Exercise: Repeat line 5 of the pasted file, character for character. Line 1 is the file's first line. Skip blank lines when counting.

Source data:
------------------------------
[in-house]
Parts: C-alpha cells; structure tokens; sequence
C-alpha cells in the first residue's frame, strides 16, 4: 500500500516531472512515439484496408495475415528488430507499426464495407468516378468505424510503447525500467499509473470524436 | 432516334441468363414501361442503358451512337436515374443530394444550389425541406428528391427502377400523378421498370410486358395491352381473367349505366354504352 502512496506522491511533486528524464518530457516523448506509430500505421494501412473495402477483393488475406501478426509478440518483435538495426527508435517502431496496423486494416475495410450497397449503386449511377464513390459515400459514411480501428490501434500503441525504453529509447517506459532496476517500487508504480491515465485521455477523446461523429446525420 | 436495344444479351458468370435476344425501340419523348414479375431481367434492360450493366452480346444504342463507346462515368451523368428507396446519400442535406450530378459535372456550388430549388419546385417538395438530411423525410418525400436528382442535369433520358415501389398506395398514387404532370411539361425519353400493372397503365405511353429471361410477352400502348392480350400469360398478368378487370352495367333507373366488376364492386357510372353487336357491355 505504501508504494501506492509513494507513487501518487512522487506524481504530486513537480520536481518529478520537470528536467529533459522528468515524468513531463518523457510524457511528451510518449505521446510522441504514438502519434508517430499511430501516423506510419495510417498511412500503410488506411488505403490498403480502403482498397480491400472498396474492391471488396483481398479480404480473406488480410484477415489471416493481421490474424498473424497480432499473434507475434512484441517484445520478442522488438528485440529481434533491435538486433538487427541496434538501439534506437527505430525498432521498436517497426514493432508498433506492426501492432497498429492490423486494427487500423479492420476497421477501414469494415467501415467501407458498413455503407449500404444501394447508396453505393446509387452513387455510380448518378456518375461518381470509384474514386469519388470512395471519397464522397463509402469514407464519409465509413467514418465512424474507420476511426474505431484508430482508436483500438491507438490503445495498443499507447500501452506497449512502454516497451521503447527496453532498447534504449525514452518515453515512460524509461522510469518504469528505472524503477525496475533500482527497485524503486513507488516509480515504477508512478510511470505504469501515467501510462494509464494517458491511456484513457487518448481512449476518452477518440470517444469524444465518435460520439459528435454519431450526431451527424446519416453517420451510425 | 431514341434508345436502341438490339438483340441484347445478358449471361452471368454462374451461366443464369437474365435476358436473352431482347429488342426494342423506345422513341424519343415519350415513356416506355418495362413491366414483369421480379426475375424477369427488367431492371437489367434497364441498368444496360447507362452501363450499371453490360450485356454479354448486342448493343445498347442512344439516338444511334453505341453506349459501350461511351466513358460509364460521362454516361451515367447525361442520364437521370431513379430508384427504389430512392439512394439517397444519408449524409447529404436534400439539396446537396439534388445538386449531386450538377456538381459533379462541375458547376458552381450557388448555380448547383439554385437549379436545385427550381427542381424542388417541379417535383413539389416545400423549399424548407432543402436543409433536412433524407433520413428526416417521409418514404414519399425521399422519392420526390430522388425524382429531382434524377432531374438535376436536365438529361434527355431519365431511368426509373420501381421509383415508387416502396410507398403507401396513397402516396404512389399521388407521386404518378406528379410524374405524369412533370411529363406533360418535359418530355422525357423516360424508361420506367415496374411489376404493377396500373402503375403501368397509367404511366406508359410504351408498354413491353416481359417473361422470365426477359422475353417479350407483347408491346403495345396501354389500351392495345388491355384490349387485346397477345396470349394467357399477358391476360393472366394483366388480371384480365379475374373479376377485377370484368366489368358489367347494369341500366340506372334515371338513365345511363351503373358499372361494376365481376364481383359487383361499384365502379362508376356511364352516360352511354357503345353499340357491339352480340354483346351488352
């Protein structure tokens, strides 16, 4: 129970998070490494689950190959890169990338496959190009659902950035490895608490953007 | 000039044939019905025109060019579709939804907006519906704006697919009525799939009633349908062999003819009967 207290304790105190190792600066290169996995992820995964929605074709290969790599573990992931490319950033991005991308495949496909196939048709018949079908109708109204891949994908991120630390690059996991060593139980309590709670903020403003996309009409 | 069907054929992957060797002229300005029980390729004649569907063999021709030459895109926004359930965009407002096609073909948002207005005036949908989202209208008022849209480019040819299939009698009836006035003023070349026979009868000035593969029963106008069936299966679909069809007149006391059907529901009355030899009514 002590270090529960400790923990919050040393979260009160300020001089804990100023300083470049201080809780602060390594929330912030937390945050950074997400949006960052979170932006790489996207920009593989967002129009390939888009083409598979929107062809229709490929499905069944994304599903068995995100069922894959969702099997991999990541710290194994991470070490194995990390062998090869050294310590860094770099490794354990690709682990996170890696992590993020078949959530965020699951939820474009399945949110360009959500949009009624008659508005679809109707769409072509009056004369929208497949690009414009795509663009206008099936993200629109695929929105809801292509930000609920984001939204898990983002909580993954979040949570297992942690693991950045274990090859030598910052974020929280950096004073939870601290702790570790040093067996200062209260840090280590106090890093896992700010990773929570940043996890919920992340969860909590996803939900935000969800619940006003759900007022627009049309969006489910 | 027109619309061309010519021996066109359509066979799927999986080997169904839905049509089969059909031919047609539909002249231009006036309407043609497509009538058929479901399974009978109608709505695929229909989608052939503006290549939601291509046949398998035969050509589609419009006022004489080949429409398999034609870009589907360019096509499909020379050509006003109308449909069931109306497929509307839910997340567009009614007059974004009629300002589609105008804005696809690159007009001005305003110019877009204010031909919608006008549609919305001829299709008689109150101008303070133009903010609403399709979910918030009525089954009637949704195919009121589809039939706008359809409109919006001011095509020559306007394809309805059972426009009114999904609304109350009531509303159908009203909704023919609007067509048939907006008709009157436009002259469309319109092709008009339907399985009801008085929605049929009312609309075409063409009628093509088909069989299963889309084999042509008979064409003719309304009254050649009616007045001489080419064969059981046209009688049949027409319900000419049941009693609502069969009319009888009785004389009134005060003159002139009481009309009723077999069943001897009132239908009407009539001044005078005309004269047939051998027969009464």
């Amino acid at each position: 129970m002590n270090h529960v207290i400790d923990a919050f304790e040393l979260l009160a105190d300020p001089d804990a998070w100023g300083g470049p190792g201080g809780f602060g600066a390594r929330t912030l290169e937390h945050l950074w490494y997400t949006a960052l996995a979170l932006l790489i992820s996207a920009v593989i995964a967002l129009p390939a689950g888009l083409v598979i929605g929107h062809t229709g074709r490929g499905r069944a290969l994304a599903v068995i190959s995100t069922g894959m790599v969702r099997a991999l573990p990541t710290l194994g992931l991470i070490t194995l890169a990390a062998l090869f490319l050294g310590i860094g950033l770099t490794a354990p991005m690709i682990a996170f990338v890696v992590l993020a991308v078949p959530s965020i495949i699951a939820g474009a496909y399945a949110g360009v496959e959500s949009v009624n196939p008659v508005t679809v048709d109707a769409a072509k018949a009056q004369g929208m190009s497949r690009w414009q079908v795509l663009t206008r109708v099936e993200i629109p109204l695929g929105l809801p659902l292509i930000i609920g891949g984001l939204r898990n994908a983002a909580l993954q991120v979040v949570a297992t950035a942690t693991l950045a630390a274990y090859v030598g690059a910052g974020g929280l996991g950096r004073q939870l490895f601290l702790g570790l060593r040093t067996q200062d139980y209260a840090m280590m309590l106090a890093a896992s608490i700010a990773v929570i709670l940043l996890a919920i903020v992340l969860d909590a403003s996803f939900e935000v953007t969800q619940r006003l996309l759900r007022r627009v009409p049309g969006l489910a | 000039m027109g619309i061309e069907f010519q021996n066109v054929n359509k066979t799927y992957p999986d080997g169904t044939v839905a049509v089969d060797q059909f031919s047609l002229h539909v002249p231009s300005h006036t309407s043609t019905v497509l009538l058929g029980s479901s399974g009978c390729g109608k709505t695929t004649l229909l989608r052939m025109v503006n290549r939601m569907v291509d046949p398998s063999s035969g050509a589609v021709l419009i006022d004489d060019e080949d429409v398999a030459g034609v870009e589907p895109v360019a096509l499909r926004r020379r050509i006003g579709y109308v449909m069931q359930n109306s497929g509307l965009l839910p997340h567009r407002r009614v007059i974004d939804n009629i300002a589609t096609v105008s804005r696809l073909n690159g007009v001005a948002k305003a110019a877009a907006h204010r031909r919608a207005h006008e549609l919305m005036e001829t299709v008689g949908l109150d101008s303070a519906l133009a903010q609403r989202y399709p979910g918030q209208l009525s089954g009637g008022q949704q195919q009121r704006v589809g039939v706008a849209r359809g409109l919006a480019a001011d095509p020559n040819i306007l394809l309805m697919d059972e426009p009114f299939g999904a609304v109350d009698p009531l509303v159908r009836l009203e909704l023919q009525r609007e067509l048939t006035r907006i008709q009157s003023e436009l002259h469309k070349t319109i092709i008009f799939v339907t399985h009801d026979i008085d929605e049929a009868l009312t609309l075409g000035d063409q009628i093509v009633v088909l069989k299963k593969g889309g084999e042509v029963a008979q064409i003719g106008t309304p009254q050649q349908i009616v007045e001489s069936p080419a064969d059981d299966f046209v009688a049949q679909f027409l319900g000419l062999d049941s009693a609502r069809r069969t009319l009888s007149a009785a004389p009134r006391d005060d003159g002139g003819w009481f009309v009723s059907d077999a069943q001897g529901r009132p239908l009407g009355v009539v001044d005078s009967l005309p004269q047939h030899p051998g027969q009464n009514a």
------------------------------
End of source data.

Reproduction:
């Amino acid at each position: 129970m002590n270090h529960v207290i400790d923990a919050f304790e040393l979260l009160a105190d300020p001089d804990a998070w100023g300083g470049p190792g201080g809780f602060g600066a390594r929330t912030l290169e937390h945050l950074w490494y997400t949006a960052l996995a979170l932006l790489i992820s996207a920009v593989i995964a967002l129009p390939a689950g888009l083409v598979i929605g929107h062809t229709g074709r490929g499905r069944a290969l994304a599903v068995i190959s995100t069922g894959m790599v969702r099997a991999l573990p990541t710290l194994g992931l991470i070490t194995l890169a990390a062998l090869f490319l050294g310590i860094g950033l770099t490794a354990p991005m690709i682990a996170f990338v890696v992590l993020a991308v078949p959530s965020i495949i699951a939820g474009a496909y399945a949110g360009v496959e959500s949009v009624n196939p008659v508005t679809v048709d109707a769409a072509k018949a009056q004369g929208m190009s497949r690009w414009q079908v795509l663009t206008r109708v099936e993200i629109p109204l695929g929105l809801p659902l292509i930000i609920g891949g984001l939204r898990n994908a983002a909580l993954q991120v979040v949570a297992t950035a942690t693991l950045a630390a274990y090859v030598g690059a910052g974020g929280l996991g950096r004073q939870l490895f601290l702790g570790l060593r040093t067996q200062d139980y209260a840090m280590m309590l106090a890093a896992s608490i700010a990773v929570i709670l940043l996890a919920i903020v992340l969860d909590a403003s996803f939900e935000v953007t969800q619940r006003l996309l759900r007022r627009v009409p049309g969006l489910a | 000039m027109g619309i061309e069907f010519q021996n066109v054929n359509k066979t799927y992957p999986d080997g169904t044939v839905a049509v089969d060797q059909f031919s047609l002229h539909v002249p231009s300005h006036t309407s043609t019905v497509l009538l058929g029980s479901s399974g009978c390729g109608k709505t695929t004649l229909l989608r052939m025109v503006n290549r939601m569907v291509d046949p398998s063999s035969g050509a589609v021709l419009i006022d004489d060019e080949d429409v398999a030459g034609v870009e589907p895109v360019a096509l499909r926004r020379r050509i006003g579709y109308v449909m069931q359930n109306s497929g509307l965009l839910p997340h567009r407002r009614v007059i974004d939804n009629i300002a589609t096609v105008s804005r696809l073909n690159g007009v001005a948002k305003a110019a877009a907006h204010r031909r919608a207005h006008e549609l919305m005036e001829t299709v008689g949908l109150d101008s303070a519906l133009a903010q609403r989202y399709p979910g918030q209208l009525s089954g009637g008022q949704q195919q009121r704006v589809g039939v706008a849209r359809g409109l919006a480019a001011d095509p020559n040819i306007l394809l309805m697919d059972e426009p009114f299939g999904a609304v109350d009698p009531l509303v159908r009836l009203e909704l023919q009525r609007e067509l048939t006035r907006i008709q009157s003023e436009l002259h469309k070349t319109i092709i008009f799939v339907t399985h009801d026979i008085d929605e049929a009868l009312t609309l075409g000035d063409q009628i093509v009633v088909l069989k299963k593969g889309g084999e042509v029963a008979q064409i003719g106008t309304p009254q050649q349908i009616v007045e001489s069936p080419a064969d059981d299966f046209v009688a049949q679909f027409l319900g000419l062999d049941s009693a609502r069809r069969t009319l009888s007149a009785a004389p009134r006391d005060d003159g002139g003819w009481f009309v009723s059907d077999a069943q001897g529901r009132p239908l009407g009355v009539v001044d005078s009967l005309p004269q047939h030899p051998g027969q009464n009514a």